(5) conduct a criminal background, juvenile delinquency and mental health check following the procedures set forth in section 6111 (relating to sale or transfer of firearms), receive a unique approval number for that inquiry and record the date and number on the application.

      After he looked at that section of the law, Zecca wrote, "I think the City is violating State law if the City is not properly conducting the full investigation that the Statute describes."

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    2. Apparently, you missed the section of the above blog post that says in a first class city such as Philadelphia, according to the state Uniform Firearms Act, the duty of weeding out "An individual whose character and reputation is such that the individual would be likely to act in a manner dangerous to public safety" falls on the police commissioner.

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    3. Any such investigation would be limited to looking at public records, since the confidentiality provisions of the law prohibits the issuing authority from sharing the
      applicant's identity or any other information to anyone else, see 18 Pa.C.S.6111(i). So the questions asking about parents, spouses, employers, mental health treatment, etc. are still not
      allowed, if the intent is to talk to any of these people, which I suspect they are. "Good character" is also a very vague standard, hard to enforce, easy to include overt discrimination into, and so on. Getting rid of these questions were the correct thing to do.

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  8. On the one hand you want Krasner to follow the law and prosecute criminals to the full extent of the law. On the other hand you do not want the Police Department to follow state law when it comes to issuing LTCFs. Got it.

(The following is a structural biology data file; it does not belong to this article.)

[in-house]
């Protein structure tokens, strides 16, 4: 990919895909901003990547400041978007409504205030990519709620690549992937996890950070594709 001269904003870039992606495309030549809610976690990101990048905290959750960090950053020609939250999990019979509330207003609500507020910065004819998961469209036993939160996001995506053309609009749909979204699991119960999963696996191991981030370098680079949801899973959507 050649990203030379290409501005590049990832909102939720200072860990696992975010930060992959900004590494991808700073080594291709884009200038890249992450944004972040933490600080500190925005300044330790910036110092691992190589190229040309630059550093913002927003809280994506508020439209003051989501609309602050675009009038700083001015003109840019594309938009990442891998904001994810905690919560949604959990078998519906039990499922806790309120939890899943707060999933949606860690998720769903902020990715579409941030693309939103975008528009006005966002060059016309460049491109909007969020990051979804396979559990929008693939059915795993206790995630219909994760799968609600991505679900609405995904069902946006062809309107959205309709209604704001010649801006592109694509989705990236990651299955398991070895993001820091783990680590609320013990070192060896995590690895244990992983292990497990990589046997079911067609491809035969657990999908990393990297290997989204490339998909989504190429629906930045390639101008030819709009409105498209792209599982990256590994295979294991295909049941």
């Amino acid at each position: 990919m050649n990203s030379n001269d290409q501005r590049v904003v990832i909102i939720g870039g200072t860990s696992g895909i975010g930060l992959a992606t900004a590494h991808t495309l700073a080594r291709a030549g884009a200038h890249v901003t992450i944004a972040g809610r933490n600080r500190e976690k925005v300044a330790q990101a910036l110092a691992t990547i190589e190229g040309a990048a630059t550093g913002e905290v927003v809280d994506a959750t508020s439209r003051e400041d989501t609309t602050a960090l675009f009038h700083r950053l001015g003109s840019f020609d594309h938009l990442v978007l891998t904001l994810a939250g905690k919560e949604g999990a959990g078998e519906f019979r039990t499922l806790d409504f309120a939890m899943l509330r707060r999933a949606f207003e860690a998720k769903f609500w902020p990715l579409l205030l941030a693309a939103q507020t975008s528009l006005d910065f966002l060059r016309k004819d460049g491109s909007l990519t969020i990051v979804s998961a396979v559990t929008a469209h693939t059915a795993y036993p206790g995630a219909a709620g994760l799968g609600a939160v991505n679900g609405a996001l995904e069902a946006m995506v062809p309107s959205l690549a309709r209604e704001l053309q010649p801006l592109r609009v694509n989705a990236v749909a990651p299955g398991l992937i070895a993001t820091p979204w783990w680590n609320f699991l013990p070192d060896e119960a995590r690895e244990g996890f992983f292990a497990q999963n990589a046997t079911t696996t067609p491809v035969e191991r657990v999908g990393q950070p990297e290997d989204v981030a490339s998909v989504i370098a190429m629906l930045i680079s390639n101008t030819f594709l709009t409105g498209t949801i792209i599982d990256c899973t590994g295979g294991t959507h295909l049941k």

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    1. I'm in favor of a safe city. So yes, I'd like to see the D.A. actually prosecute criminals instead of giving them light sentences and letting them go. And yes, I'd like the PPD to follow its prior policies for doing background checks on applicants seeking licenses to carry because you may have noticed we have a gun violence problem here in Philly. No contradiction there.

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    2. Ok so you want Philadelphia to violate state law (UFA) and court orders to issue LTCFs. I got it. In the interest of fairness and I don't know if you could even obtain the following information. How many gun crimes have been committed by LTCF holders vs. Non LTCF holders? I believe a future article with this information would be very interesting. I doubt you would do it because those kind of stats may run contrary to your narrative in this article.

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    3. So you're OK with giving out more than 700% more licenses to carry at the same time we're setting records for murders, nonfatal shootings and carjackings. That's OK with you, right? Because you assume everybody getting a license is on the up and up? Makes perfect sense.

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    4. Tell me genius how many gun crimes are being committed by LTCF holders vs. Non LTCF holders? Do some research before you pop off.

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    5. Ralph Cipriano here. I'm going to try one last time to explain my position.

      We already have one experiment going on in town right now. It's called Larry Krasner. He fails to prosecute violent crime, he won't prosecute prostitution, drug possession or retail theft under $500. The result -- all-time highs for murders, nonfatal shootings & carjackings.

      Now the PPD is conducting a second experiment. They've changed the way they've done business on evaluating applications for new licenses to carry firearms.

      They've dumped all their former methods of vetting applicants for gun permits, with background checks, fingerprints, proof of residency. The result -- a more than 700% increase last year in the number of new licenses to carry issued by the PPD.